It can be very easy to become fixed on a design or wedded to a particular outcome in planning applications. Much time (and money) will be spent by the client on producing a design that everyone is invested in. The need to make a level of return also for the bank or for investors also can create a degree of either ‘emotional’ or ‘economic’ inertia around scheme.

However, when the planners start ‘poking and prodding’ at the proposals and placing constraints on the scheme, pushing back on the proposed size for instance, then it is very easy to lose sight of the desired outcome.

“Income is vanity, profit is vanity” is a phrase well worth remembering in such situations.

This month we look at this key issue and some other useful lessons from a recently successful application to redevelop a site of a pair of semi-detached houses with a block of 9 flats in Croydon.

The Development Opportunity

In December 2021, we began to work with the architect and the client in respect of a scheme to redevelop a site on Brighton Road, in Croydon:
The property had already been partly sub-divided into maisonettes on one side and had a very generous rear garden, as well as great potential to improve the ‘kerb appeal’ of the property, provide many more flats on site with a good dwelling mix and improve the visual appearance of the building.

Pre-application: pushing the boundaries

As everyone seeks to do with pre-app schemes, we sought to push the boundaries. However, we knew that officers would be very unlikely to agree with our pre-app scheme, so the client was prepared to ‘price this in’ to his expectations and likely profit to the scheme if he had to dial-back on the proposed development.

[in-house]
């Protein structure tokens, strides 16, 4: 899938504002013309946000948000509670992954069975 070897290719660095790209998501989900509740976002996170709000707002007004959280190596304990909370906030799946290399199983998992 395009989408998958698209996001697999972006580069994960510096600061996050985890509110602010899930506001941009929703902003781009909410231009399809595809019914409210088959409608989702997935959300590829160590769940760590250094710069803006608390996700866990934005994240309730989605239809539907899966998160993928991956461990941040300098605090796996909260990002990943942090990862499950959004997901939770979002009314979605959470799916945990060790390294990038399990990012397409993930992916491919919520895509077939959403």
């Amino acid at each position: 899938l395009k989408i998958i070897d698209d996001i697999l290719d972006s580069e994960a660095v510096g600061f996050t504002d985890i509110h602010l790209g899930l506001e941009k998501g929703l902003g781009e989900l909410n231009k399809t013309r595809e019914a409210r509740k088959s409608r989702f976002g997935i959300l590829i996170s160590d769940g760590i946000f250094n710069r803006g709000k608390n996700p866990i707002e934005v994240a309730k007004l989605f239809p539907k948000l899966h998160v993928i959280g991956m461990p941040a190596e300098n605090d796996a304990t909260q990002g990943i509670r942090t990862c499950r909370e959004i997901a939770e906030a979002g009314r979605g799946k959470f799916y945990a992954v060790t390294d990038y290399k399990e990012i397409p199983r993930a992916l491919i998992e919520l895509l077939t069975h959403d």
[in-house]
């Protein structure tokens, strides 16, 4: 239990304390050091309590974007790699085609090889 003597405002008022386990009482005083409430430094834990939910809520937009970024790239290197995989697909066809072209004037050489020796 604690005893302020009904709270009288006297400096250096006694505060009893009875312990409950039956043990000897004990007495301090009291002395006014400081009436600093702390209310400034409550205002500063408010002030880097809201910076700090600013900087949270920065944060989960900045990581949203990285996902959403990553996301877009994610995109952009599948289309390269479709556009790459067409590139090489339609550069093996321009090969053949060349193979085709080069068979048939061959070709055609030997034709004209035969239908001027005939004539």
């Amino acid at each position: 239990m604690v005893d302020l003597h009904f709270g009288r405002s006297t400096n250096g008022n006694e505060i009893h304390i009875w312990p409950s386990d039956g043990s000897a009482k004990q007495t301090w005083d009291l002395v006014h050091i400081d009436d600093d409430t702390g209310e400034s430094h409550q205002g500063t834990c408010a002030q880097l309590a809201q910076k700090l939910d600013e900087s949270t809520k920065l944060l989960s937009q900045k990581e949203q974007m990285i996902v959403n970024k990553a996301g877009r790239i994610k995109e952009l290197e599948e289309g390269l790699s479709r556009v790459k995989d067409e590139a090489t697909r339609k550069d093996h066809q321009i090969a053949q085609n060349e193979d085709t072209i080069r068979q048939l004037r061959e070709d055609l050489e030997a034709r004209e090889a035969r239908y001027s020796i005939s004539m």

The initial proposals included a significant degree of excavation to the rear and creation of new rear lower ground floor space to the rear of the main block, as well as a new house in the rear garden:

When do you need to include technical reports with a pre-app?

We did not include technical reports, such as daylight and sunlight, tree survey or method statement at this stage. However, a brief Highways ‘technical note’ was provided with the pre-app as the proposal to increase the number of units was always going to lead to questions over parking numbers off-street, turning and tracking, and servicing and deliveries to the new flats.